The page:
Cloud Stocks Look More Valuable as the Coronavirus Spreads

I call the leading cloud stocks the “Cloud Czars,” although most reporters still label them “big tech.”

The Coronavirus Brings Divergence in the Top Cloud Stocks

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Their names are Apple (NASDAQ:AAPL), Microsoft (NASDAQ:MSFT), Amazon (NASDAQ:AMZN), Alphabet (NASDAQ:GOOG, NASDAQ:GOOGL) and Facebook (NASDAQ:FB).

All of them spent the last decade building networks of huge cloud data centers. These now dominate the global economy. They’re essential to getting through the coronavirus from China.

But all these stocks have been hurt by the virus. Only two are now worth $1 trillion. At the start of the year four were. The smallest of them recently lost its position as the 5th most valuable U.S. company to Berkshire Hathaway (NYSE:BRK.A, NYSE:BRK.B). Its market capitalization even fell below that of Alibaba (NYSE:BABA).

But don’t let that stop you from buying it.

Cloud Stocks Diverge: Cash and Charge

There are two reasons that not all cloud stocks are equal today.

These are cash and the ability to charge for services.

Apple is down just 13% over the last month thanks to its enormous cash balance. This stood at over $100 billion last December. It is also helped by the fact that people still buy and use iPhones. Services are the fastest-growing part of its revenue mix, although they still represent just 14% of the total.

Microsoft is now worth slightly more than Apple and seems the stronger of the two cloud stocks. While it had just 40% of Apple’s revenue, less than $37 billion in its most recent quarter, it came almost entirely from services. Microsoft was able to send nearly 38% of revenue to the net income line in the December quarter. Its Azure revenues, $11.9 billion, nearly equaled the $13.2 billion for Windows, even with Surface laptops and the Xbox thrown in.

The strongest of the cloud stocks by far is Amazon. Its shares are down only 3% in the last month, and they’re still up for the year. Amazon hasn’t just poured money into cloud, but into warehouses and delivery vehicles. It had $50.5 billion in product sales during the last quarter, generating nearly $13 billion in free cash flow. The company is still expected to maintain its earnings pace for the March quarter, which given the virus would be an amazing achievement.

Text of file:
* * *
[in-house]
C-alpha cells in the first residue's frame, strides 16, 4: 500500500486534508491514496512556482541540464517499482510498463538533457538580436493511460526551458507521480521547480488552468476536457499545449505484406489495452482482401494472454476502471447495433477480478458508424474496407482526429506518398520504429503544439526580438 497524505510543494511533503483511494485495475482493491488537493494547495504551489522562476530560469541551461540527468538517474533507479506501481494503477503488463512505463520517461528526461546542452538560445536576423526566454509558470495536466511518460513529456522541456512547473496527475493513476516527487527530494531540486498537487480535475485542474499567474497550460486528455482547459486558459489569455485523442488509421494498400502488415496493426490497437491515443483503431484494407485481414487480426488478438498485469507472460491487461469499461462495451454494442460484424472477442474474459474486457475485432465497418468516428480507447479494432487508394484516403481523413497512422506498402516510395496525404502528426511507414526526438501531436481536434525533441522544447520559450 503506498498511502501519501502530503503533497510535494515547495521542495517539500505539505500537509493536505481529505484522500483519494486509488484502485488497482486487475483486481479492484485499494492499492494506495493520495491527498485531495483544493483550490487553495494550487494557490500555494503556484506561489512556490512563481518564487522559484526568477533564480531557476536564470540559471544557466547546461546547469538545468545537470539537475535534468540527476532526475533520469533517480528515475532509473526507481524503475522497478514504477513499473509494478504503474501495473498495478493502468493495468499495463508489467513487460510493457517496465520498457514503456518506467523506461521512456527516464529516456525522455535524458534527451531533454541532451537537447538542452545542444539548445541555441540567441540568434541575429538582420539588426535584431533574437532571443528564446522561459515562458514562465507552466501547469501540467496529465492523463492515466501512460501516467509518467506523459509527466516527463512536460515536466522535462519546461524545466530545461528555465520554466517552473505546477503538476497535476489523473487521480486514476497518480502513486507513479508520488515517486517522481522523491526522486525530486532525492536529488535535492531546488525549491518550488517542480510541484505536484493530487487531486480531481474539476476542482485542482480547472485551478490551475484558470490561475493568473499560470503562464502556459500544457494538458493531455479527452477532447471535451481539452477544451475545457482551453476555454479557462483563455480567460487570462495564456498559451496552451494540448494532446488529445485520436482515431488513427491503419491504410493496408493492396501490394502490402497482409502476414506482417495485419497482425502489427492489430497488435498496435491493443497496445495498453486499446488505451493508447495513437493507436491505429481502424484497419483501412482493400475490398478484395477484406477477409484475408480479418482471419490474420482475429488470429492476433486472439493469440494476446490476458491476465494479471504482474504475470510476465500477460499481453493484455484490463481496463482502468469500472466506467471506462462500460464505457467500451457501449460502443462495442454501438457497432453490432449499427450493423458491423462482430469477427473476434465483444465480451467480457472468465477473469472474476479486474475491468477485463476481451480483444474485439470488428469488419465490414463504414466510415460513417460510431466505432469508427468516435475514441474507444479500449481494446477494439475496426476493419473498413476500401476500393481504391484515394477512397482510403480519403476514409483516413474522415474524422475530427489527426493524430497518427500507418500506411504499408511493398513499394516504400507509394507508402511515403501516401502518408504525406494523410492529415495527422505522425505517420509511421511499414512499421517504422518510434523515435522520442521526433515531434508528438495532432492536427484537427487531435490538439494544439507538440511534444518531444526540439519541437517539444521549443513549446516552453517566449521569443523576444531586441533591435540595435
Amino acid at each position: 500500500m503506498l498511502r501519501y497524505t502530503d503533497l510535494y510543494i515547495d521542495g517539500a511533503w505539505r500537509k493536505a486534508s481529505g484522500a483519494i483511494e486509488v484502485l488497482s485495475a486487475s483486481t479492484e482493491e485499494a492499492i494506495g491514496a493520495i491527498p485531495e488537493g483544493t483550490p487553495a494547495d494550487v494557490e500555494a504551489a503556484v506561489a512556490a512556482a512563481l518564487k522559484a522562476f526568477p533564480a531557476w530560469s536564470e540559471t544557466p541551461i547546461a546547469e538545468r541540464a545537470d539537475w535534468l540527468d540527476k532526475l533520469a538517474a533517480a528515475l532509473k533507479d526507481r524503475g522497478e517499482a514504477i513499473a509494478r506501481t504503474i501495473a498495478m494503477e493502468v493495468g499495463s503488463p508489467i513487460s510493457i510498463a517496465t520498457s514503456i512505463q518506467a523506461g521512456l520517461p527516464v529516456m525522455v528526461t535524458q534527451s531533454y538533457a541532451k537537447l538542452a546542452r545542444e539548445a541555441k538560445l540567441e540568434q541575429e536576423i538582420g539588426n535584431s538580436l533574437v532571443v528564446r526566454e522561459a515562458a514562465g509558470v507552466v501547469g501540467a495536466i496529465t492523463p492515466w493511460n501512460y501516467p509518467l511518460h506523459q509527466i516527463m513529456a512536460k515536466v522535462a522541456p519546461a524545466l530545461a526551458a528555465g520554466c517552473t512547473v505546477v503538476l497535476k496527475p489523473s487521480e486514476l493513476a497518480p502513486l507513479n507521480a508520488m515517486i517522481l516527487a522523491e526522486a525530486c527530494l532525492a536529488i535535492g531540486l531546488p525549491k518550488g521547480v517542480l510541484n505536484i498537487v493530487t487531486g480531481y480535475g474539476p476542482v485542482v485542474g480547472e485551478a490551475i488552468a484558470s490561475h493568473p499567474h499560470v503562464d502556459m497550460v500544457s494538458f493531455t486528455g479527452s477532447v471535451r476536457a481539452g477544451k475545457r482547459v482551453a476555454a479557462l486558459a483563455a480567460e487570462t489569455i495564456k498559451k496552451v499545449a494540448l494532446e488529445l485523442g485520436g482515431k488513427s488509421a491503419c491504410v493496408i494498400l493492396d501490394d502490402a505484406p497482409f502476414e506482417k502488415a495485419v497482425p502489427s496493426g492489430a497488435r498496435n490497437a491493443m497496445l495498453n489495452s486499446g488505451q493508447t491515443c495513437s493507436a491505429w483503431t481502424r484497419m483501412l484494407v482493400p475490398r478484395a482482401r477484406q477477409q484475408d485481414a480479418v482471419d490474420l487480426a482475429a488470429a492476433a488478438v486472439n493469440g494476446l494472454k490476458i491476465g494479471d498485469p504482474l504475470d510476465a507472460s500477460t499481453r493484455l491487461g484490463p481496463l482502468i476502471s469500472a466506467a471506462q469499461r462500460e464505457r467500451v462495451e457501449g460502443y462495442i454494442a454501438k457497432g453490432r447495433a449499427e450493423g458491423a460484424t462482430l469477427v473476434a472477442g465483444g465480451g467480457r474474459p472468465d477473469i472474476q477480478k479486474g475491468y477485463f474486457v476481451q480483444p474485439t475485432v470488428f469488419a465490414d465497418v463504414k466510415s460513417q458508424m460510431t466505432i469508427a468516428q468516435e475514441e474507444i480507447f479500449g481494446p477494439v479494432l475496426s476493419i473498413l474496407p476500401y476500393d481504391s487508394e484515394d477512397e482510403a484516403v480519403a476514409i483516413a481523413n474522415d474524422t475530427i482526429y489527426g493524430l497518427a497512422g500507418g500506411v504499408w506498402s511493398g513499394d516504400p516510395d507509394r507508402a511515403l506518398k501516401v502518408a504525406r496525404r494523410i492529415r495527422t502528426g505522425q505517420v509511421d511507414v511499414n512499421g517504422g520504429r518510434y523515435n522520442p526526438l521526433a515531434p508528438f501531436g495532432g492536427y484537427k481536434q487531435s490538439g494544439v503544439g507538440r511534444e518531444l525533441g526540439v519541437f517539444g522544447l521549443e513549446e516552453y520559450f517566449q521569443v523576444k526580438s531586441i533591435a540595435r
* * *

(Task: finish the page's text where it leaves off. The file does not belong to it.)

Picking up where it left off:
Ads Fail Me

The problem for Alphabet and Facebook is that they’re dependent on advertising.

While the two companies have destroyed the journalism business while doing no journalism, that’s no longer good enough to keep cash flowing.

Alphabet is, despite its “other bets,” still basically Google. It’s down 18% for the last month. The “earnings whisper” is that net income will fall 23% from the fourth quarter, to $11.89 per share. Google has been pouring billions into re-selling its cloud over the last year, but it still has less than 10% of that market.

Facebook is completely dependent on advertising. That’s the only business model its services have. Analysts see its earnings cut by over one-fourth from the Christmas quarter, seen as an earnings miss.

Facebook usage is skyrocketing, but it is “just trying to keep the lights on” because advertising has cratered. The company began aggregating news last year, after its willingness to accept anything on its networks was blamed for electing President Donald Trump. It is now trying to fight lies. But its efforts to diversify into digital money, through Libra, are now deemed a failure.

The Bottom Line on Cloud Stocks

Try to imagine what this crisis would be without the dominant cloud stocks.

Think of this world without the internet to work on, without e-commerce to shop from, without social networking to connect with. Tens of millions of people would still be going to work today. Tens of millions more would still be shopping today. Infection would be out of control. Social distancing would be impossible without social networks.

The Cloud Czars are all showing their value to society. When the crisis passes, they will be stronger than ever. Even Facebook. They may be less profitable, more tightly regulated, but these cloud stocks are the best places for you to have money today.

Dana Blankenhorn has been a financial and technology journalist since 1978. His latest book is Technology’s Big Bang: Yesterday, Today and Tomorrow with Moore’s Law, essays on technology available at the Amazon Kindle store. Follow him on Twitter at @danablankenhorn. As of this writing he owned shares in AAPL, MSFT, BABA FB and AMZN.

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